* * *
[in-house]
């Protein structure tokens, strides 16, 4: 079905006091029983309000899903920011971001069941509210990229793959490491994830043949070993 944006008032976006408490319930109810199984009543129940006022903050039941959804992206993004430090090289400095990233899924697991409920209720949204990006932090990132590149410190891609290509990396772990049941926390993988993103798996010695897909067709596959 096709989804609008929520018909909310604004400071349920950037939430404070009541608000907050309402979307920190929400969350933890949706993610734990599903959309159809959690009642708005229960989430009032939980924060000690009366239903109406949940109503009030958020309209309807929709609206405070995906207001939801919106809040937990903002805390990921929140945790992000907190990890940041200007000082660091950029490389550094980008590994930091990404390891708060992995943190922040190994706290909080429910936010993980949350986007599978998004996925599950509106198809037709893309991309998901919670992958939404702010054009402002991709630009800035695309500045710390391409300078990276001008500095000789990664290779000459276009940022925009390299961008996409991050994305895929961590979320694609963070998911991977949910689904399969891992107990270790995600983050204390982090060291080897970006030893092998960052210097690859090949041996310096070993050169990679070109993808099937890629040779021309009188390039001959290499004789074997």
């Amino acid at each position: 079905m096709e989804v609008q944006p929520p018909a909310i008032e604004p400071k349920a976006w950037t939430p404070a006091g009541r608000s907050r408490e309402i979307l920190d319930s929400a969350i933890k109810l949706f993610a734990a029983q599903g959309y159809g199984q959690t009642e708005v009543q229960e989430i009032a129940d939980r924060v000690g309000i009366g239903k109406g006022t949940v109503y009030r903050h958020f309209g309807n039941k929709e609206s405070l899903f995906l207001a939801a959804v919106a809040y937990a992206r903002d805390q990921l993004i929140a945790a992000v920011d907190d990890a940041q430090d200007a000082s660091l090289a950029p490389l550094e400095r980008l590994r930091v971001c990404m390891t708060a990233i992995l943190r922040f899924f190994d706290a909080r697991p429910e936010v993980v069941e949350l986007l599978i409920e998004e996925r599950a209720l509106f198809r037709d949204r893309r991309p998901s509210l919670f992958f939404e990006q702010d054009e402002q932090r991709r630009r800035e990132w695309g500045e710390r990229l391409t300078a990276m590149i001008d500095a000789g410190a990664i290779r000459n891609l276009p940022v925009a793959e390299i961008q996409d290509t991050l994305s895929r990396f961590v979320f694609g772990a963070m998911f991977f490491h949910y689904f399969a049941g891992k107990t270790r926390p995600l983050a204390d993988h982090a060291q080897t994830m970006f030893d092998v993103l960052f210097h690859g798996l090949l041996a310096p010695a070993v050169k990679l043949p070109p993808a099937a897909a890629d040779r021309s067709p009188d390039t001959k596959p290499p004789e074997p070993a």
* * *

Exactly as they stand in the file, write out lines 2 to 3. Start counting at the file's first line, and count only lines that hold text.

């Protein structure tokens, strides 16, 4: 079905006091029983309000899903920011971001069941509210990229793959490491994830043949070993 944006008032976006408490319930109810199984009543129940006022903050039941959804992206993004430090090289400095990233899924697991409920209720949204990006932090990132590149410190891609290509990396772990049941926390993988993103798996010695897909067709596959 096709989804609008929520018909909310604004400071349920950037939430404070009541608000907050309402979307920190929400969350933890949706993610734990599903959309159809959690009642708005229960989430009032939980924060000690009366239903109406949940109503009030958020309209309807929709609206405070995906207001939801919106809040937990903002805390990921929140945790992000907190990890940041200007000082660091950029490389550094980008590994930091990404390891708060992995943190922040190994706290909080429910936010993980949350986007599978998004996925599950509106198809037709893309991309998901919670992958939404702010054009402002991709630009800035695309500045710390391409300078990276001008500095000789990664290779000459276009940022925009390299961008996409991050994305895929961590979320694609963070998911991977949910689904399969891992107990270790995600983050204390982090060291080897970006030893092998960052210097690859090949041996310096070993050169990679070109993808099937890629040779021309009188390039001959290499004789074997």
């Amino acid at each position: 079905m096709e989804v609008q944006p929520p018909a909310i008032e604004p400071k349920a976006w950037t939430p404070a006091g009541r608000s907050r408490e309402i979307l920190d319930s929400a969350i933890k109810l949706f993610a734990a029983q599903g959309y159809g199984q959690t009642e708005v009543q229960e989430i009032a129940d939980r924060v000690g309000i009366g239903k109406g006022t949940v109503y009030r903050h958020f309209g309807n039941k929709e609206s405070l899903f995906l207001a939801a959804v919106a809040y937990a992206r903002d805390q990921l993004i929140a945790a992000v920011d907190d990890a940041q430090d200007a000082s660091l090289a950029p490389l550094e400095r980008l590994r930091v971001c990404m390891t708060a990233i992995l943190r922040f899924f190994d706290a909080r697991p429910e936010v993980v069941e949350l986007l599978i409920e998004e996925r599950a209720l509106f198809r037709d949204r893309r991309p998901s509210l919670f992958f939404e990006q702010d054009e402002q932090r991709r630009r800035e990132w695309g500045e710390r990229l391409t300078a990276m590149i001008d500095a000789g410190a990664i290779r000459n891609l276009p940022v925009a793959e390299i961008q996409d290509t991050l994305s895929r990396f961590v979320f694609g772990a963070m998911f991977f490491h949910y689904f399969a049941g891992k107990t270790r926390p995600l983050a204390d993988h982090a060291q080897t994830m970006f030893d092998v993103l960052f210097h690859g798996l090949l041996a310096p010695a070993v050169k990679l043949p070109p993808a099937a897909a890629d040779r021309s067709p009188d390039t001959k596959p290499p004789e074997p070993a």